The Vietnamese company Intel learned how to prepare processor substrates

The Vietnamese company Intel learned how to prepare processor substrates themselves

As you know, the COVID-19 pandemic has created a shortage of all kinds of microcircuits. The logistics settled down and the demand for electronics grew. Intel has done a lot in 2021 to alleviate the shortage of its flagship product – processors. An important step on this path was Prolongation of the substrate preparation for processors at the company’s assembly plant in Vietnam.

    Image source: Intel

Image source: Intel

Ajinomoto Build-up Film (ABF) substrates are a combination of approximately 10 layers of fiberglass with contact groups on the bottom and top and many conductors inside. The substrates serve as the basis for installing the processor chip and as a guarantee to protect it from damage. The substrate carries a set of contacts from below for installation into the processor socket on the motherboard and is covered with a heat-dissipating cover from above. In addition, surface-mount capacitors are soldered on both sides of the substrate, which reduce interference and serve to stabilize the processor’s power supply.

Traditionally, Intel bought substrates for processors with capacitors already soldered on one side. At the factory in Vietnam, where the processors are assembled and tested, the capacitors were soldered on the other side during final assembly of the processors. But the supply disruptions caused by the pandemic forced the company to prepare substrates for processor assembly independently, namely by desoldering the capacitors on both sides of the substrate.

In 2021, the company purchased a hundred special equipments for a plant in Vietnam and organized the process of full preparation of substrates for final assembly there. Since then, this company has not needed intermediaries to carry out such work and this has made it possible not only to maintain production volumes, but even to produce products beyond the planned level, even in the face of logistical problems and bottlenecks. According to Intel, millions of additional processor units could be released in just over a year.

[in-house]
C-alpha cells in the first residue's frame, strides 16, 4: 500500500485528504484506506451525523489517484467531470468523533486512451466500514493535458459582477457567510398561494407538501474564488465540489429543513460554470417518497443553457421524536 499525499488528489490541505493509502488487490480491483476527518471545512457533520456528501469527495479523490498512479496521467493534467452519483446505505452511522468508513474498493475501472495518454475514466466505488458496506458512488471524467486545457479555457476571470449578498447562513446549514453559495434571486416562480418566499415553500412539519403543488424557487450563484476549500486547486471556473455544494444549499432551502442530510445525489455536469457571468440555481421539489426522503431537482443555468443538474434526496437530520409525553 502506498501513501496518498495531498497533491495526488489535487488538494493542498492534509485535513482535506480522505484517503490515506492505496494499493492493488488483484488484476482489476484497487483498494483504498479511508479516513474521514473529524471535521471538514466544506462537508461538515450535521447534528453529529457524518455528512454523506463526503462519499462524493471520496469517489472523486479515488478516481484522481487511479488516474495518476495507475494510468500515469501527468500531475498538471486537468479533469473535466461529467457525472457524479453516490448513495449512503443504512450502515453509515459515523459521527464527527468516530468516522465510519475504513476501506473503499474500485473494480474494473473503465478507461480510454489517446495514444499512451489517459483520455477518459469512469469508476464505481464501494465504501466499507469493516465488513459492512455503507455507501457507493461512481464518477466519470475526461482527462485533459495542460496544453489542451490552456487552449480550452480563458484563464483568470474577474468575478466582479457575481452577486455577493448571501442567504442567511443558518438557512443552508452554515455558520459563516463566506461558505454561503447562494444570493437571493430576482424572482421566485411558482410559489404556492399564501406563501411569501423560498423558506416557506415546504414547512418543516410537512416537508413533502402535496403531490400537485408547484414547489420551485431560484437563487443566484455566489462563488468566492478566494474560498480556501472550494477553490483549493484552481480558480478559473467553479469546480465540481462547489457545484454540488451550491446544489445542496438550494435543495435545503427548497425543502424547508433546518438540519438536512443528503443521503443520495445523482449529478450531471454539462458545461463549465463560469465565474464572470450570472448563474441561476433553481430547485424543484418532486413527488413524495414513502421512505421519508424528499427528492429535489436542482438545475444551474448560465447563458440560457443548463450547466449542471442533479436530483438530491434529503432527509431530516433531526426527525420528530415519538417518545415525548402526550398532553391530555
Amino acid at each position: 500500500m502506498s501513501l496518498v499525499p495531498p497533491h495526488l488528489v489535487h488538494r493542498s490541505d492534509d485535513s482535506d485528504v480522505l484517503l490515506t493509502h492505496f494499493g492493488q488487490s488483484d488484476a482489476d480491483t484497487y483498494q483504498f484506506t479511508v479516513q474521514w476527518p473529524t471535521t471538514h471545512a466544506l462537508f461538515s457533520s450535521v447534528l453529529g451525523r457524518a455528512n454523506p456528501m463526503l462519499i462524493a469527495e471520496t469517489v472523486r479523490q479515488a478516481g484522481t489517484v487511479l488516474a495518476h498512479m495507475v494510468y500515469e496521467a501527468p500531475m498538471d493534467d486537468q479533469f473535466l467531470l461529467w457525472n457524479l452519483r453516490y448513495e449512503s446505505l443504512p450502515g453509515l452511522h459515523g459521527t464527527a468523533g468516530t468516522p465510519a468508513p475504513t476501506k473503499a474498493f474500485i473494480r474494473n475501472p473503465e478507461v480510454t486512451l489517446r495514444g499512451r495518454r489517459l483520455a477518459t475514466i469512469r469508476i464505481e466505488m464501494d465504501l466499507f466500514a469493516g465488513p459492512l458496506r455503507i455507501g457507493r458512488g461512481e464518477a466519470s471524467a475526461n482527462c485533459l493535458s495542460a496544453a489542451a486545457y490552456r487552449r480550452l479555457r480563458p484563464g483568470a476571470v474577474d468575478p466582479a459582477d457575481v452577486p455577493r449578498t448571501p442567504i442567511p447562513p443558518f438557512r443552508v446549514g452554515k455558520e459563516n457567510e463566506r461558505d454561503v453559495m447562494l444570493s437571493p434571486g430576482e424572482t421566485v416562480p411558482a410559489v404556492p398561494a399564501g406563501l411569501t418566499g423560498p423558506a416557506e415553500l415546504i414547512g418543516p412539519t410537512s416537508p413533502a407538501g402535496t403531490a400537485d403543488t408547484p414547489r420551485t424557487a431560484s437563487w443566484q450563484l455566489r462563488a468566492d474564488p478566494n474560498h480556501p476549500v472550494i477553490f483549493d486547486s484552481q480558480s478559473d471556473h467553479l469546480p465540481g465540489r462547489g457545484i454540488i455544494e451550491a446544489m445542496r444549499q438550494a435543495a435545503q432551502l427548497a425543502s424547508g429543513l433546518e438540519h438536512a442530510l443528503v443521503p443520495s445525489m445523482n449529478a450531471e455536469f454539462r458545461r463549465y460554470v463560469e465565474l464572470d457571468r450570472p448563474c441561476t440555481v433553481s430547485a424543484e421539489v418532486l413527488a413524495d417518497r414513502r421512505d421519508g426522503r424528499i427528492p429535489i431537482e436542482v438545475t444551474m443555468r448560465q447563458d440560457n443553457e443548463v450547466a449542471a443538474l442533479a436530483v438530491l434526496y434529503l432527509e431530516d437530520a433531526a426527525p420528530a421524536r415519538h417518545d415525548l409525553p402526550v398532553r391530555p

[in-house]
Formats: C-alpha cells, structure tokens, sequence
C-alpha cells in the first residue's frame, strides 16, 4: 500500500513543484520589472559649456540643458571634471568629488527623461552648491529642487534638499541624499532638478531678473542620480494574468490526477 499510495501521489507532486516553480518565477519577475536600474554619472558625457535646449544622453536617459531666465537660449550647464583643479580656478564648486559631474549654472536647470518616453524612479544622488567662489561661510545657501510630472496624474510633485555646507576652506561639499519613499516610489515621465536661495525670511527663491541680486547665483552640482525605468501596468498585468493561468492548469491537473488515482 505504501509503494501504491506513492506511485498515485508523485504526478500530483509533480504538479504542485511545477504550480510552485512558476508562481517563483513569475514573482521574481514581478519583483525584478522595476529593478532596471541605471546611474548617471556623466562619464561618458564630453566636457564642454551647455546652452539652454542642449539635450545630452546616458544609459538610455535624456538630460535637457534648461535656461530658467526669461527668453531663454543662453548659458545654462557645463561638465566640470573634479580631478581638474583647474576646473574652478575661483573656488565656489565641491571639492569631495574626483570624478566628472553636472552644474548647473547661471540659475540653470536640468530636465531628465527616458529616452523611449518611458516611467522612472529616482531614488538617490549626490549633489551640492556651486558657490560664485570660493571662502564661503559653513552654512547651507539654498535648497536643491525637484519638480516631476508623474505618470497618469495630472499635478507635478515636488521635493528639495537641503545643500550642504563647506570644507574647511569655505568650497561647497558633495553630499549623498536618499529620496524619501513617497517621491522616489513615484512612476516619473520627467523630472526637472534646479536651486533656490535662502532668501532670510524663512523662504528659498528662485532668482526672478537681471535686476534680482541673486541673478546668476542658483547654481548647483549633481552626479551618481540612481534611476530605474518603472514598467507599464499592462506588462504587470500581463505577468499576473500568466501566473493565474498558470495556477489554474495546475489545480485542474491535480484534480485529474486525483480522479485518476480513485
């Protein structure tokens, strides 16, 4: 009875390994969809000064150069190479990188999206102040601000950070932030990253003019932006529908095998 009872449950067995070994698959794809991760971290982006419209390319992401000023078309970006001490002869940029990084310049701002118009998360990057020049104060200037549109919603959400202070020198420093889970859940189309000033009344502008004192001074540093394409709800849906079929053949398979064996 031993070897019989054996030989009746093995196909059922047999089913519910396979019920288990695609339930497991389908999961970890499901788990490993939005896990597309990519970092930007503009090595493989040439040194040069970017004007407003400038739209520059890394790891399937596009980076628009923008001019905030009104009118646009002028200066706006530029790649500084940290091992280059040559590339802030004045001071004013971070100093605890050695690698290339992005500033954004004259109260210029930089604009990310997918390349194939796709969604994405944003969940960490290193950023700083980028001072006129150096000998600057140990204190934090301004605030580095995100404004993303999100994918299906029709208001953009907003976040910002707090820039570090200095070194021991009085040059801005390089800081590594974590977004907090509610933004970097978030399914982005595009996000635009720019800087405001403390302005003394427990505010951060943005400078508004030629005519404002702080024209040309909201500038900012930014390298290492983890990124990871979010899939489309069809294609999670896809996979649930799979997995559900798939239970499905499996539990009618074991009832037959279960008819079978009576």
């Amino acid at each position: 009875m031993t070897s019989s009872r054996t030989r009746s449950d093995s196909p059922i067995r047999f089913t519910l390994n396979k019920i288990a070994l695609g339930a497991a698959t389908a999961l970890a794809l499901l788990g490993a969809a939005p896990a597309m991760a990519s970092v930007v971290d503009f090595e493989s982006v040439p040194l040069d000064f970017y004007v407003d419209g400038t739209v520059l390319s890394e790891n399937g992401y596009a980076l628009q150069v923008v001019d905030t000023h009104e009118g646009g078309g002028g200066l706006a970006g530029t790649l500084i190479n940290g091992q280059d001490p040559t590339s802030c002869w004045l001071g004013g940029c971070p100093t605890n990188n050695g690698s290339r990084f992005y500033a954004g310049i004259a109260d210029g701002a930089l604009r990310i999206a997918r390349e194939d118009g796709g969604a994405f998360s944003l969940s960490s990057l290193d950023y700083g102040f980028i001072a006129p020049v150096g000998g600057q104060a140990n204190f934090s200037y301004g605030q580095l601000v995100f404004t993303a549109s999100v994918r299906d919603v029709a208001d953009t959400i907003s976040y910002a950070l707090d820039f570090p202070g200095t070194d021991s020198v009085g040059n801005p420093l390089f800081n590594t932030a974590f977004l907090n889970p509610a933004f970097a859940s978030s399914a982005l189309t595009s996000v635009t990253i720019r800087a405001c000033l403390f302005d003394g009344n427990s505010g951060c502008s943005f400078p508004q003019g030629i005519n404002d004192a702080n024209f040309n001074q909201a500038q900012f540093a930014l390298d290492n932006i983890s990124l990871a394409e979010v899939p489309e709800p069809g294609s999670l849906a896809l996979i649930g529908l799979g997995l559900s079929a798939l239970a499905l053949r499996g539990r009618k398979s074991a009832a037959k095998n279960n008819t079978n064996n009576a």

“This initiative is a stunning example of how integrated manufacturing is at the heart of Intel’s success. Our global factory network and direct supplier ecosystem enables a more adaptable and sustainable product supply. Last year, when substrates were tight in the industry, our ability to leverage in-house capacity generated more than $2 billion in revenue growth, allowing us to quickly respond to dynamic customer demand.” Keyvan Esfarjani, Intel’s executive vice president and global chief operating officer, said in a statement.

In just 15 years of operations in Vietnam, Intel has invested $1.5 billion in manufacturing and shipped over 3 billion processors by the end of 2021. Jobs were made available to 2,800 employees and around 4,000 other specialized jobs were created around the factory infrastructure.

About the author

Dylan Harris

Dylan Harris is fascinated by tests and reviews of computer hardware.

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